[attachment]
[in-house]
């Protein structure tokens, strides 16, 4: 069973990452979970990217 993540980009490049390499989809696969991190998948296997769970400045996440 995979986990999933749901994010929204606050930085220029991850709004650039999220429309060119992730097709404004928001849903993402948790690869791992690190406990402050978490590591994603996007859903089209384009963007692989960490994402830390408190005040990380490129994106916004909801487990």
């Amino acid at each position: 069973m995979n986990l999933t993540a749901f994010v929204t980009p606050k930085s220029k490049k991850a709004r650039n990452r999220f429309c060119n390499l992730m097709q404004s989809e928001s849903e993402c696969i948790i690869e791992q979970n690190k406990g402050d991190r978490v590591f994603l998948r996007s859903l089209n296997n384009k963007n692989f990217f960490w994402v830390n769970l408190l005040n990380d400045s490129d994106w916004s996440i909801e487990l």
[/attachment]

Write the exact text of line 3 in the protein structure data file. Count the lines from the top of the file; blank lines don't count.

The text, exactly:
């Amino acid at each position: 069973m995979n986990l999933t993540a749901f994010v929204t980009p606050k930085s220029k490049k991850a709004r650039n990452r999220f429309c060119n390499l992730m097709q404004s989809e928001s849903e993402c696969i948790i690869e791992q979970n690190k406990g402050d991190r978490v590591f994603l998948r996007s859903l089209n296997n384009k963007n692989f990217f960490w994402v830390n769970l408190l005040n990380d400045s490129d994106w916004s996440i909801e487990l």